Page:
This story is a part of Portraits of Purpose series sponsored by DBS Bank.
Nelson Mandela has said, “Education is the most powerful weapon which you can use to change the world.” However, would education mean academic training alone? Where does a child learn life skills and experiential education? These skills too are important and are powerful catalysts of change. Yet most of our schools seem to have a huge gap, when it comes to life skills training. When it comes to children with under privileged backgrounds, this gaps widens even more. To bridge this vast chasm between academic development and life skills training, Apni Shala was established by three women social entrepreneurs.
Apni Shala works with children from low-income communities and help build their emotional, interpersonal and thinking skills.
“While schools focus on maths, science, history and language, they miss out on the crucial aspect of life skills training and experiential education. Children today, need to develop social skills, right behavioural patterns, problem solving and decision making skills,” says Swetha, co-founder of Apni Shala.
For Swetha, the importance of life skills training and experiential education came on early. Her stint as a teacher for an NGO simply reinforced the true value of life skills training. Quoting an incident that changed the way she saw education in India, Swetha says, “While I was working as a teacher for, ‘Each One Teach’, there was this particular problem child who intrigued me. He was average and in some cases good in studies, but had anti-social tendencies. He had no friends and was very aggressive. It was after some research that I found out that his father was an alcoholic and would abuse the boy. And to top this, the boy would work after school. So while there was nothing wrong with him academically, he had several issues with life skills.”
After this incident Swetha simply could not go back to her cushy corporate job. She now had this burning to go back and help other children like the boy she met. So turning her back to corporate life, Swetha joined an organisation called as Pratham, as a content developer. In the meantime, Swetha had decided to study further and applied at Tata Institute of Social Sciences. Soon she joined the MA Social Entrepreneurship course at TISS.
It was at TISS that Swetha met her co-founders Amrita and Anukirti. Reminiscing her TISS days, Swetha says, “We got close during our years in TISS. Anukirti always had an entrepreneurial drive and she wanted to start something. Amrita on the other hand was trained in psychology and counselling. We knew that we wanted to do something related to children and teaching but we never thought we would do something together. But we were sure we would help one another.”
While Swetha was focused on training under privileged children with life skills, Anukirti and Amrita were looking at the library model. However, the schools they approached seemed more inclined to the life skills model. After much discussion and thought the trio decided to get together on training children on life skills.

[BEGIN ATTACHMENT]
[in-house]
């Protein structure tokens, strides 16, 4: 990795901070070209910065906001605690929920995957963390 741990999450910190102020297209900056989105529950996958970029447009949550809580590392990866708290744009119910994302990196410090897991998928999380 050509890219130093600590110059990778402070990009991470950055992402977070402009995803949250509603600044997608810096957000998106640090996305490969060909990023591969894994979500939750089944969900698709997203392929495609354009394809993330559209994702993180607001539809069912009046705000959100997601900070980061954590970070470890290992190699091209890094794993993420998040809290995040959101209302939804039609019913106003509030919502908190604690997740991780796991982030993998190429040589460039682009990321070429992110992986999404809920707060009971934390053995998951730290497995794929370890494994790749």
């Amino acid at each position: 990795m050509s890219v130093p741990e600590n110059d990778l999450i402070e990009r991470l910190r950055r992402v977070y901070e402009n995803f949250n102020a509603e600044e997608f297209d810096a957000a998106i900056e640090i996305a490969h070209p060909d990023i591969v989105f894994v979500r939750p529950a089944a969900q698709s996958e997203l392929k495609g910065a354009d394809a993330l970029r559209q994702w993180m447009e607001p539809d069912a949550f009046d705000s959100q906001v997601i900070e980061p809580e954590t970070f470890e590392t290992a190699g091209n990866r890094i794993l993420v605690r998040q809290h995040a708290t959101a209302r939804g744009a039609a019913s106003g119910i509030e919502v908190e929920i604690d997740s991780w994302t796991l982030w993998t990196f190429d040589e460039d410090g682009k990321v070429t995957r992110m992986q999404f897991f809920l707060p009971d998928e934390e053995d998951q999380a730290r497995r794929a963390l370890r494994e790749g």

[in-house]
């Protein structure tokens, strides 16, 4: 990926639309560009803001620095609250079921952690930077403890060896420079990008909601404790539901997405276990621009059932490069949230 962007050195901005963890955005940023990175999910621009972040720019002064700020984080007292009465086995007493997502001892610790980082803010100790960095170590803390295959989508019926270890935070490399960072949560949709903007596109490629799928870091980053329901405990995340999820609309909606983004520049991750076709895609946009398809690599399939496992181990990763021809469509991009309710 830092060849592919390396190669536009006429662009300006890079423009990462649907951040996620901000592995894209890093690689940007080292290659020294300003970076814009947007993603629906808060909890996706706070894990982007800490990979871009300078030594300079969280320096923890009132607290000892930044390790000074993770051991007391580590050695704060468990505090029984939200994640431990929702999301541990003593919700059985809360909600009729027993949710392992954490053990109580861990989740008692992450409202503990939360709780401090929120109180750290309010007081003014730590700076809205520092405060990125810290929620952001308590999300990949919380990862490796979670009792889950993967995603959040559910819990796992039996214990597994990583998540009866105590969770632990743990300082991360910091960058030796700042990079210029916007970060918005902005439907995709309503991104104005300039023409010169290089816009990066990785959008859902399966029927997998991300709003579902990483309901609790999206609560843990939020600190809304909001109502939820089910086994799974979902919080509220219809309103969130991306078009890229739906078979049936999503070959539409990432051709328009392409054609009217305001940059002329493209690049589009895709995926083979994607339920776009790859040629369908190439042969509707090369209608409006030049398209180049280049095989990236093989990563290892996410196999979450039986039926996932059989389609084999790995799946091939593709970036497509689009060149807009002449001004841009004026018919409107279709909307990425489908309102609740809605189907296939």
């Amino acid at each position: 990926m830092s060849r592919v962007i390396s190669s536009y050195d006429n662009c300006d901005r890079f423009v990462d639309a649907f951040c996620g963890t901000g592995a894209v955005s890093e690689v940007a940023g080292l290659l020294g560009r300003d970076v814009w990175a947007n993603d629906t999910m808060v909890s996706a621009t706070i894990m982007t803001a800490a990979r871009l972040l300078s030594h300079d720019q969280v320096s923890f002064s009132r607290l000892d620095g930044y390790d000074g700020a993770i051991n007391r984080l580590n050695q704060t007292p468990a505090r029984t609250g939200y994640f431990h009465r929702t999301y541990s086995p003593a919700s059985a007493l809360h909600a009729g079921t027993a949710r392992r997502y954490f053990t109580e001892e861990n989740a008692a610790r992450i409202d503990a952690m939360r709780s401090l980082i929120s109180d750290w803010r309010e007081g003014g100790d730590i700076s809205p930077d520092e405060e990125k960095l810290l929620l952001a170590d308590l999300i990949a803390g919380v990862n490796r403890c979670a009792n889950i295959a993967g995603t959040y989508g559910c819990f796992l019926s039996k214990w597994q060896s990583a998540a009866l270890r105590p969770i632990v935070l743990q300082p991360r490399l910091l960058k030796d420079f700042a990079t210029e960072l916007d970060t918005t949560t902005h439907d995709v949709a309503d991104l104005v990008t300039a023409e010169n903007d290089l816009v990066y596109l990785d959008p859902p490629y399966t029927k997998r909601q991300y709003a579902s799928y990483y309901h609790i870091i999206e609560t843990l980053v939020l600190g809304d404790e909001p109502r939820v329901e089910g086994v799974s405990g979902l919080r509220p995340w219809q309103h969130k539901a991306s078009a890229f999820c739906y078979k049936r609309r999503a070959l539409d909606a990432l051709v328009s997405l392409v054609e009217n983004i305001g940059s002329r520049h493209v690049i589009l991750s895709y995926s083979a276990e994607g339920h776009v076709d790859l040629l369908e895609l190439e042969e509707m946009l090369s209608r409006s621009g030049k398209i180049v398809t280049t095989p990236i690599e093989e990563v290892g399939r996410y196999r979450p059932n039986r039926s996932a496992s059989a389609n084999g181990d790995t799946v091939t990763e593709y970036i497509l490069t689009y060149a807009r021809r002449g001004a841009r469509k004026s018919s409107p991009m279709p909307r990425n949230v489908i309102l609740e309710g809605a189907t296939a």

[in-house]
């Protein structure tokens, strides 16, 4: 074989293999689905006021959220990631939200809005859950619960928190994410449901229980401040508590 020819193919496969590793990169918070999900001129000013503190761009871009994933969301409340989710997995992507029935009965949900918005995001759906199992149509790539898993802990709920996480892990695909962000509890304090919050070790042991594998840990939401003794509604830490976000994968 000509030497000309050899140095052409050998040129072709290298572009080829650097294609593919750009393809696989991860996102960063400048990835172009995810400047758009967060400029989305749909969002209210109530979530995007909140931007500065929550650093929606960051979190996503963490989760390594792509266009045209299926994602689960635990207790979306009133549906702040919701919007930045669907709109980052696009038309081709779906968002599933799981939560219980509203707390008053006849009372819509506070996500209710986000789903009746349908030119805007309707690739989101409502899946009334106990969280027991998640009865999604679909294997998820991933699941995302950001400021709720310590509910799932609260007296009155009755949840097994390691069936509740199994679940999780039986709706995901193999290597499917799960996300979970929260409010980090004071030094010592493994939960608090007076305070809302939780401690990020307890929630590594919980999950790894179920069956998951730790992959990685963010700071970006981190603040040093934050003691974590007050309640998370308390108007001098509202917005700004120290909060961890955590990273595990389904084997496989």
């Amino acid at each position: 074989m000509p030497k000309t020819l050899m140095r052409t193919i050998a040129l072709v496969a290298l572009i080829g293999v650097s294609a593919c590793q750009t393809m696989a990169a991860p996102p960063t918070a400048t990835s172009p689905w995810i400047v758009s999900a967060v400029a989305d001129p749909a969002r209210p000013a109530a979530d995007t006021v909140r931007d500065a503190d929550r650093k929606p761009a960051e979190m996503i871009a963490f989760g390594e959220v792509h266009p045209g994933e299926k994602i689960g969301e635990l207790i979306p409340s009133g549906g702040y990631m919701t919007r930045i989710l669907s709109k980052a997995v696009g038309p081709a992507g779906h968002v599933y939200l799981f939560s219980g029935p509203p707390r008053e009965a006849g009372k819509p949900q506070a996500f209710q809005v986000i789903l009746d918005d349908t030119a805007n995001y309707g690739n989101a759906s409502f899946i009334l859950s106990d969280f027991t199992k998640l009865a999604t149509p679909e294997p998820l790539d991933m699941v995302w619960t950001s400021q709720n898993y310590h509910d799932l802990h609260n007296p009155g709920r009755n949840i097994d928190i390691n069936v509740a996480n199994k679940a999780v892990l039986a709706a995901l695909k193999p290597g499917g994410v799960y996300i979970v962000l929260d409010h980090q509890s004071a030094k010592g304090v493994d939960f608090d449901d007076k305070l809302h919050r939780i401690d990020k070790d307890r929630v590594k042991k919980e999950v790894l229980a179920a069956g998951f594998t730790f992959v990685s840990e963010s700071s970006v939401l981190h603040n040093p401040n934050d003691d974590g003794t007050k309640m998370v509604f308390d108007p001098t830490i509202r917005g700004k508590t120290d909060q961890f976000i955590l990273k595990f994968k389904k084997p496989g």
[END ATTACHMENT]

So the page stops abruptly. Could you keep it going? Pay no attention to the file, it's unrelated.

However, while the goal was set, the path wasn’t that easy. Though, schools believed that these skills are essential and the children need to be trained in the same, Apni Shala found it difficult to get the necessary tie-ups to teach these skills. “When we first pitched the idea everyone was happy, but the minute we asked for slots in the timetable or space, they were reluctant,” adds Swetha.
To overcome this challenge the team decided to partner up with NGO’s rather than directly approaching the government schools. “These NGOs are already established and have tie-ups with schools. So, we used our contacts in NGO’s to make our journey simpler. While there are many organisations in the space of education, they aren’t into life skills. And listening to our idea they were open and easily approachable. It is through the NGO’s that we go to schools and train children in life skills,” says Swetha.
The next problem they faced was dealing with the layers especially while working with the government. “This is present even today, there are several permissions we need to take, go several rounds, but it helps our cause so we are okay with it,” says Swetha.
While the team was facing several challenges, they got support from DBS. “DBS definitely made life easier, while we were young and new to social entrepreneurship; DBS believed and supported us with funding. So we just had to worry about brining in the right curriculum and problem. It helped us believe in ourselves and our project a lot more,” says Swetha.
Currently to bring in social and emotional development Apni Shala works on the model of experiential training, which involves storytelling, role play and several games. “We want every school in the country to make experiential education and life skill training an important aspect of their curriculum. And this needs to be done the experiential way,” adds Swetha.
Apni Shala is targeting to train over 1100 children by next year. They are also looking at engaging with teachers and train them in experiential training, as it causes a great ripple effect.
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